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  1. #1 math education 
    Moderator Moderator AlexP's Avatar
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    It's pretty obvious that some of you (serpicojr, JaneBennet, river rat) have or are at least working on degrees in mathematics. Would any of you (not limited to the aforementioned three) care to detail your education and what degree you have or are working on? I'm not going into math in college myself but I'd still love to know math as well as someone with a degree in it does and certainly plan to do a lot of self-teaching, so I'm curious as to what the mathematics education path is like...course requirements, etc. Anyone care to share?


    "There is a kind of lazy pleasure in useless and out-of-the-way erudition." -Jorge Luis Borges
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  3. #2  
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    I got my degree in Pure Mathematics from Queen Mary, University of London. It’s one of the few places that offer Pure Mathematics (not just Mathematics) as a degree course – since I’m far more interested in the pure stuff than in the applied stuff. (I may be interested in the maths used to solve problems in physics since I’m interested in physics as well, but by and large I tend to avoid applied maths – particularly statistics, which is my bugbear.)


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  4. #3  
    Moderator Moderator AlexP's Avatar
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    So what courses were you required to take over the course of earning your degree?
    "There is a kind of lazy pleasure in useless and out-of-the-way erudition." -Jorge Luis Borges
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    Forum Professor serpicojr's Avatar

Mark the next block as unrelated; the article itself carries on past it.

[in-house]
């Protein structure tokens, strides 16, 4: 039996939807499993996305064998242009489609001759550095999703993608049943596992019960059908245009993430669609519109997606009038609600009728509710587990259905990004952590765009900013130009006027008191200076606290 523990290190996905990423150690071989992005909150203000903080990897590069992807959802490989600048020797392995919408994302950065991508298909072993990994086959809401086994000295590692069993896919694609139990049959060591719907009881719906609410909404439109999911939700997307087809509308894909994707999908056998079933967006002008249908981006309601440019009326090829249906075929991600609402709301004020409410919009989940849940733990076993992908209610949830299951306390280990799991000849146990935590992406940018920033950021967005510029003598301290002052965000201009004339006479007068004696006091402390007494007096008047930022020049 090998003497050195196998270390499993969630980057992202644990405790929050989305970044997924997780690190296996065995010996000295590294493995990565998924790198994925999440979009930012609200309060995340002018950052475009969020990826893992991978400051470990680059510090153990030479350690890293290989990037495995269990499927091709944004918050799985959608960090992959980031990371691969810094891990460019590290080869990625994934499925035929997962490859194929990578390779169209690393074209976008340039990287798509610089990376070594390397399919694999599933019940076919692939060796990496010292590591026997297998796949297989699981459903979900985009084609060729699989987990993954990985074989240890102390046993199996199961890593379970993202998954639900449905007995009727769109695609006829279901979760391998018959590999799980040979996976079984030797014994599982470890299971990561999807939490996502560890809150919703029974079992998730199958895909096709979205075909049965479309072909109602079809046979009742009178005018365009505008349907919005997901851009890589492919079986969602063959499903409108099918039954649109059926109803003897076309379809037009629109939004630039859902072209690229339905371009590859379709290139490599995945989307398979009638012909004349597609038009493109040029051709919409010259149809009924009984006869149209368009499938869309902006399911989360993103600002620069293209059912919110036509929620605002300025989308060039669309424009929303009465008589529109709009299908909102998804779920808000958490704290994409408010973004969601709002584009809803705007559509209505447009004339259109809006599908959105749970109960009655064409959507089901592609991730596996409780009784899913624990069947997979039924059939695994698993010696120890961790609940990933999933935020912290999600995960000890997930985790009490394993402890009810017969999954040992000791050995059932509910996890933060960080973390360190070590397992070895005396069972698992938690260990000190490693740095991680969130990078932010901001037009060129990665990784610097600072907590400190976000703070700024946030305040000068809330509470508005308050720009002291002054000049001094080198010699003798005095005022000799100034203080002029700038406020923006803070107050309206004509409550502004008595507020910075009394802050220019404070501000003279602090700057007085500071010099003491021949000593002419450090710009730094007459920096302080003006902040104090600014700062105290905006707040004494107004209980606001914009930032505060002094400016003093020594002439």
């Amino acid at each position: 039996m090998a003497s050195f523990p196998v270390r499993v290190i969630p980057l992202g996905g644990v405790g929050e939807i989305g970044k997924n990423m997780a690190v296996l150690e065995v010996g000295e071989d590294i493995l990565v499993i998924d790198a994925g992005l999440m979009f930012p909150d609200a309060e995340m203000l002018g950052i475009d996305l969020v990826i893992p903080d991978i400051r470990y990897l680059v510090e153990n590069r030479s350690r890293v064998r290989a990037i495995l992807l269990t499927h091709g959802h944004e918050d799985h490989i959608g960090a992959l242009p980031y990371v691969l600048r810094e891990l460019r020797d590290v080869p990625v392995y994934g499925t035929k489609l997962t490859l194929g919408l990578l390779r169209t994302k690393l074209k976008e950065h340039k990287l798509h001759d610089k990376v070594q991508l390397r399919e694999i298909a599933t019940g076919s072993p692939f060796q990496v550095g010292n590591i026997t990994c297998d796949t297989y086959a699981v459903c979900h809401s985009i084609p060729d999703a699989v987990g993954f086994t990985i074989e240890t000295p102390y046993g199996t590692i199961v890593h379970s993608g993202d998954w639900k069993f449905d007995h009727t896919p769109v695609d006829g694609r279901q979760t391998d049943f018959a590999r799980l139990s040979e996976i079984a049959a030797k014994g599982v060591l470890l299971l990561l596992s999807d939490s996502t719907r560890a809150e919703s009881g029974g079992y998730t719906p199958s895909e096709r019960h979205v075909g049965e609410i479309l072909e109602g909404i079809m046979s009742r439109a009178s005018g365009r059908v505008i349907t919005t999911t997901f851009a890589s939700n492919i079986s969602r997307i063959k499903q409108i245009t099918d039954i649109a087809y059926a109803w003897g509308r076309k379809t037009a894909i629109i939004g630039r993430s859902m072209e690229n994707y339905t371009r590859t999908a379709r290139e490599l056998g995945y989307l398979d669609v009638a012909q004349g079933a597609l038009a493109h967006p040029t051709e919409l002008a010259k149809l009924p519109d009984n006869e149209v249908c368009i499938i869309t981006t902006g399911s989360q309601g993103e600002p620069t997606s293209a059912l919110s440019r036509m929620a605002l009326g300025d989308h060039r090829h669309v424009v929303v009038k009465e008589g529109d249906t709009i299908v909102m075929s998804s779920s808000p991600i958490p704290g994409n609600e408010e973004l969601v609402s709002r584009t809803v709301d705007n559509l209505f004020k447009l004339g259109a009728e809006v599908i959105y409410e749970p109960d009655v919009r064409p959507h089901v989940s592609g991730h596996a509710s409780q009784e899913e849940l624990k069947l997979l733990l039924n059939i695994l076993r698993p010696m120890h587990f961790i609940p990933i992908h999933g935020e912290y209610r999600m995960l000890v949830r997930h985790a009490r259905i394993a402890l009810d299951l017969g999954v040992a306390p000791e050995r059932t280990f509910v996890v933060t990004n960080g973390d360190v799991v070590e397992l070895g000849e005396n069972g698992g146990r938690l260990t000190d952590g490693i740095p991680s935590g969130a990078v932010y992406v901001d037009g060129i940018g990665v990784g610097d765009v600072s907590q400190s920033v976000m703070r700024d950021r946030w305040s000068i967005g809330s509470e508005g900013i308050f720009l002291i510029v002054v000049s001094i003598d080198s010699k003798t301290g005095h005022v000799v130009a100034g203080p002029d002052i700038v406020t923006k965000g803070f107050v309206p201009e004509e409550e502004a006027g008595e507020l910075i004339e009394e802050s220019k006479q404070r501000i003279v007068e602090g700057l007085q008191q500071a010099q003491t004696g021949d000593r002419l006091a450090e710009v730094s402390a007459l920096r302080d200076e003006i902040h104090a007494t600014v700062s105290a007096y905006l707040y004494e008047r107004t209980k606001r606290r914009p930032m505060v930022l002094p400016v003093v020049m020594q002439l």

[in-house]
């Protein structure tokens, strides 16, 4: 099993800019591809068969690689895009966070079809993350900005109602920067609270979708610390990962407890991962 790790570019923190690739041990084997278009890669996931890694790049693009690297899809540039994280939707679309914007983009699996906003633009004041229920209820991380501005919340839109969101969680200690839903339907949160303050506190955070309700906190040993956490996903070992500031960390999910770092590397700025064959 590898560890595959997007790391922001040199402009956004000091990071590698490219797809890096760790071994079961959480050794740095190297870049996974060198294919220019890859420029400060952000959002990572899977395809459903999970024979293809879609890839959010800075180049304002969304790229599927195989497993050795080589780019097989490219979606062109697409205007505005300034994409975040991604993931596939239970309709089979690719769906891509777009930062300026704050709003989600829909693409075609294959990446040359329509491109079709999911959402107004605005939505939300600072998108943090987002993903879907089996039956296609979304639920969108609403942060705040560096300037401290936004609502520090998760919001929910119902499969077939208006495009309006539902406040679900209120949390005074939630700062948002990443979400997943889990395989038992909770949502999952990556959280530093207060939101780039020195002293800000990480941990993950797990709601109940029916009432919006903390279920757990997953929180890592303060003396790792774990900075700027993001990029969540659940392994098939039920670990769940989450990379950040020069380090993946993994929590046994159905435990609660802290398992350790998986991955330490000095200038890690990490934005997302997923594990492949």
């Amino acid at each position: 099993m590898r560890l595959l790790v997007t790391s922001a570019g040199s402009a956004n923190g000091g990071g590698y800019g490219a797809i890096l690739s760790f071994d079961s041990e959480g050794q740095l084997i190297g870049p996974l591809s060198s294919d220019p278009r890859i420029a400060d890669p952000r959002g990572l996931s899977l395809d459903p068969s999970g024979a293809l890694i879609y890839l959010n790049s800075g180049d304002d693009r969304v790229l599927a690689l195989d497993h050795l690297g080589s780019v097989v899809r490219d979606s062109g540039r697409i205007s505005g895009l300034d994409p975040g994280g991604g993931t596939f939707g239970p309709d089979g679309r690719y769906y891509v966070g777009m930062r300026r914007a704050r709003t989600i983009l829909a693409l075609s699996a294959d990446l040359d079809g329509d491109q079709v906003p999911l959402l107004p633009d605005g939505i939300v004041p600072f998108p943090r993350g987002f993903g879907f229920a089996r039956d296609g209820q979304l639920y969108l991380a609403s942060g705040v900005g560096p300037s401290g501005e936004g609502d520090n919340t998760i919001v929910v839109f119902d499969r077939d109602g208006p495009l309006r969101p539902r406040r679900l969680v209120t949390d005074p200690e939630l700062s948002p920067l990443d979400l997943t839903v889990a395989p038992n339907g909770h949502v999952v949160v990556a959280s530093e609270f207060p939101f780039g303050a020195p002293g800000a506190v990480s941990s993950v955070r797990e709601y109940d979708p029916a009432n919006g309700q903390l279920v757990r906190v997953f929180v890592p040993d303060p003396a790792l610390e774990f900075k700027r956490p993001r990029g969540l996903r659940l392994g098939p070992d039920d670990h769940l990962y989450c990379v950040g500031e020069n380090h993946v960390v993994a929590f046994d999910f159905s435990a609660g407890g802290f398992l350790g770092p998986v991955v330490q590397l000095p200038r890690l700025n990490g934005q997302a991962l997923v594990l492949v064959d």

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    I have a bachelor's in math and econ (double major), and I'll be finishing my PhD in math in a year. My research is in algebraic number theory.

    I went to a liberal arts college, and so to earn my bachelor's, I only had to take 9 math courses. This included calculus (up to multivariable), stats, linear algebra, abstract algebra, real analysis, some electives (number theory and topology), and two advanced seminars (ergodic theory and p-adic analysis). I didn't do a thesis; however, I spent two summers doing research, one doing commutative algebra, the other doing ergodic theory

    For my PhD, I need a total of 16 courses, I believe, although I have taken well more than that. I've taken so many courses, it's hard to remember everything I've taken. This included a basic sequence in abstract algebra, real analysis, and complex analysis. (Most other PhD programs also include a geometry/topology sequence.) After my first year, we had written quals, basically testing us on the material from the sequences above. During my third year, we had to take oral quals. This was after we had chosen an advisor and a general area of research, and so orals focused on the material necessary for doing research. After that, it's basically doing research and writing up a dissertation.

    My college education was largely funded by my parents and by grants. My grad school education has been funded by a handful of fellowships and, from here on out, TAships (tuition plus stipend). It's nice to make money while learning math.
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  6. #5